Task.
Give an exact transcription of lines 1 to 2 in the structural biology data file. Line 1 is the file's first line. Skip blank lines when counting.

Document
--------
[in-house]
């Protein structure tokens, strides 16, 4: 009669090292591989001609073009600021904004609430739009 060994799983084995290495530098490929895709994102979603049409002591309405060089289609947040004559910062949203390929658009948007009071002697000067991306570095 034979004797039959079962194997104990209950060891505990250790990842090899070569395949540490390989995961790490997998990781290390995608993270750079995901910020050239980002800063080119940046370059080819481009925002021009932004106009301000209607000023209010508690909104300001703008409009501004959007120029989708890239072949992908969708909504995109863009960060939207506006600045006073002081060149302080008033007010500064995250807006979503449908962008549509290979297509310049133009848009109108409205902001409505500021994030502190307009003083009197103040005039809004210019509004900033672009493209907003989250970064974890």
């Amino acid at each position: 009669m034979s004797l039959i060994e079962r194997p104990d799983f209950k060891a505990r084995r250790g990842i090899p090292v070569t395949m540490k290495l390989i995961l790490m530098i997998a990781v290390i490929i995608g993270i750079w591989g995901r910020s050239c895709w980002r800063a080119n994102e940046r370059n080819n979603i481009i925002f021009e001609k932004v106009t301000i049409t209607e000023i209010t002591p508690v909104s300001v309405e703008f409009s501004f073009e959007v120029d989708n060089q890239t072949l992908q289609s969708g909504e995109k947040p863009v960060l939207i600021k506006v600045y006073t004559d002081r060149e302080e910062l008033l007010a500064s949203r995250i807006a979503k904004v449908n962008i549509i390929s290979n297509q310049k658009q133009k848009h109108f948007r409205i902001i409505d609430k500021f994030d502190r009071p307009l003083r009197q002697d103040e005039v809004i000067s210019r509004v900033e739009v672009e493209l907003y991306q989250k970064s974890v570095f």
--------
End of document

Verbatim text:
[in-house]
């Protein structure tokens, strides 16, 4: 009669090292591989001609073009600021904004609430739009 060994799983084995290495530098490929895709994102979603049409002591309405060089289609947040004559910062949203390929658009948007009071002697000067991306570095 034979004797039959079962194997104990209950060891505990250790990842090899070569395949540490390989995961790490997998990781290390995608993270750079995901910020050239980002800063080119940046370059080819481009925002021009932004106009301000209607000023209010508690909104300001703008409009501004959007120029989708890239072949992908969708909504995109863009960060939207506006600045006073002081060149302080008033007010500064995250807006979503449908962008549509290979297509310049133009848009109108409205902001409505500021994030502190307009003083009197103040005039809004210019509004900033672009493209907003989250970064974890």